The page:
Australian courts and the regulator have generally given a very broad interpretation of the definition of “franchise agreement” in the Australian Franchising Code of Conduct resulting in many dealership or re-seller agreements, distribution agreements, trade mark licences and IP licence agreements being franchise agreements in Australia and subject to compliance with the Australian Franchising Code of Conduct[i]. These types of agreements are generally not considered to be franchise agreements in other countries.

In the recent case of Freedom Foods Pty Ltd v Blue Diamond Growers [2021] FCAFC 86,  the Full Federal Court of Australia took a narrower approach[ii] in its interpretation of the definition of a “franchise agreement” in the Franchising Code of Conduct and held that the Licence Agreement was not a franchise agreement and accordingly the dispute between the parties could be arbitrated outside Australia. The decision brings Australia back into line with the international position that Trade Mark and IP Licence Agreements are generally considered not to be franchise agreements.

Why Does This Matter?

Whether an agreement is a franchise agreement for the purpose of the Australian Franchising Code of Conduct (‘Franchising Code’) is complex. A business can be exposed to significant penalties under the Franchising Code where incorrect assumptions have been made as to whether or not existing or proposed agreements and arrangements with licensees, dealers, distributors, re-sellers and after sale service centres are franchise agreements for the purpose of the Franchising Code.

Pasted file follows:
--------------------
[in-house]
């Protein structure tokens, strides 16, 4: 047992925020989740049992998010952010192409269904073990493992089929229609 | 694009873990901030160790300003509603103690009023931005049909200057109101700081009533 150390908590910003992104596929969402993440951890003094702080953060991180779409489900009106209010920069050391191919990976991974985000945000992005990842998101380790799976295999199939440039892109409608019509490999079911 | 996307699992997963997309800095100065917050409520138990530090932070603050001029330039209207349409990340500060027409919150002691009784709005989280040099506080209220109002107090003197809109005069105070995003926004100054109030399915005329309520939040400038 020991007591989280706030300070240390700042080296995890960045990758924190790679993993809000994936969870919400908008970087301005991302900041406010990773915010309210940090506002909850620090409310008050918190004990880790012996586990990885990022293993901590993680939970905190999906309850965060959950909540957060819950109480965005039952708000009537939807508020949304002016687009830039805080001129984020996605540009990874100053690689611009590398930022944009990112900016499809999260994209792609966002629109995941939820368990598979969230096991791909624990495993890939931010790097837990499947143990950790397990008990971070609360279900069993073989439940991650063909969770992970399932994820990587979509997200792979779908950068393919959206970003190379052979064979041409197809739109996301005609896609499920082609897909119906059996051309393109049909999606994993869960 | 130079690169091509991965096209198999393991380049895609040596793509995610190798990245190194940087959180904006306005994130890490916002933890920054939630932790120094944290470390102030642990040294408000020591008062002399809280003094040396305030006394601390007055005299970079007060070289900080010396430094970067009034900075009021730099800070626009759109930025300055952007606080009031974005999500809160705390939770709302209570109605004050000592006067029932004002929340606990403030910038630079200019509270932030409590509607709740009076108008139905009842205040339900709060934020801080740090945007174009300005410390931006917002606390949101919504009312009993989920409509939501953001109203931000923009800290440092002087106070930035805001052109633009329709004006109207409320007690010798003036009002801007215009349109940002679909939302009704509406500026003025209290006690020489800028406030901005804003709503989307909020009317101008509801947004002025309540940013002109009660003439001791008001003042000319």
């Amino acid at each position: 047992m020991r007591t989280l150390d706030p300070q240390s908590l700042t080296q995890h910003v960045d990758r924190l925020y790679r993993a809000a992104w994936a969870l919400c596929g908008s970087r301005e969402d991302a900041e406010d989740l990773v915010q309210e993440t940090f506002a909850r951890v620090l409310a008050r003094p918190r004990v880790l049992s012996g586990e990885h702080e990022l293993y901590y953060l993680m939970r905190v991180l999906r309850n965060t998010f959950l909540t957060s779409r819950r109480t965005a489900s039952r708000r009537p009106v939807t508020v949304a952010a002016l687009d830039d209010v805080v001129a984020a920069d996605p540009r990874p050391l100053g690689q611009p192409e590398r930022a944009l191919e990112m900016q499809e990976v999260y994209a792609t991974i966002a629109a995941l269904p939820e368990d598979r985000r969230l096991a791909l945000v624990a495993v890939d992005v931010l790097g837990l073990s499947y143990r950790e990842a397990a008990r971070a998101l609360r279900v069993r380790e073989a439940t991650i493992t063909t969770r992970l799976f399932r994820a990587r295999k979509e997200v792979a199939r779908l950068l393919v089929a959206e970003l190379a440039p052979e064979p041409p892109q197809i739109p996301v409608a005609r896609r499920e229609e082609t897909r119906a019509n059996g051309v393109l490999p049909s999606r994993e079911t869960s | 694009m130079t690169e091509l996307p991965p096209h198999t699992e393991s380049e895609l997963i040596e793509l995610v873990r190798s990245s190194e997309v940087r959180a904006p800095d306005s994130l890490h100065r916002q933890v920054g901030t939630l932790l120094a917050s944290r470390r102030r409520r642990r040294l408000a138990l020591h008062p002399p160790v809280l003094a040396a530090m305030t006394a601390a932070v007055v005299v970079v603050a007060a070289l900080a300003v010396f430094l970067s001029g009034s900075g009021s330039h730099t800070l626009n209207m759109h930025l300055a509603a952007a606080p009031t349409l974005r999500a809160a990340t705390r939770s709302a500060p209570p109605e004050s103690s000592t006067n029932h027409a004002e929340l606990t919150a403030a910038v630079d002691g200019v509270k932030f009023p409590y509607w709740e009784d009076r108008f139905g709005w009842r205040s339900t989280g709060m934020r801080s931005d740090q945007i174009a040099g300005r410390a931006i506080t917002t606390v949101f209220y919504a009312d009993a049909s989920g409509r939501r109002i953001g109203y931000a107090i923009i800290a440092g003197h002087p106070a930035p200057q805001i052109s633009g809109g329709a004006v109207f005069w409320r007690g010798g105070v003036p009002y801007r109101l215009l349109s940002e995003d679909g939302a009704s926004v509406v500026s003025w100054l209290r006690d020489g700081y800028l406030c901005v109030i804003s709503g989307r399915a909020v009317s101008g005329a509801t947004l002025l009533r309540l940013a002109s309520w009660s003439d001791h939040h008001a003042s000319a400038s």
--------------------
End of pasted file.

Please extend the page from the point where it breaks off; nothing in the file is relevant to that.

New Franchise Disclosure Register

With the establishment of the Franchise Disclosure Register, hosted and administered by the Australian Government’s Department of Treasury, franchisors and Master Franchisors in a master franchise system with 2 or more sub-franchisees, are required by the 14 November 2022 to create a franchise profile and publish the mandated disclosure information on the Register which will be accessible to the public as from the 15 November 2022. The franchise profile and disclosure information published on the Register must be kept up to date.  Penalties apply for failing to comply with the mandatory requirement for registration[iii].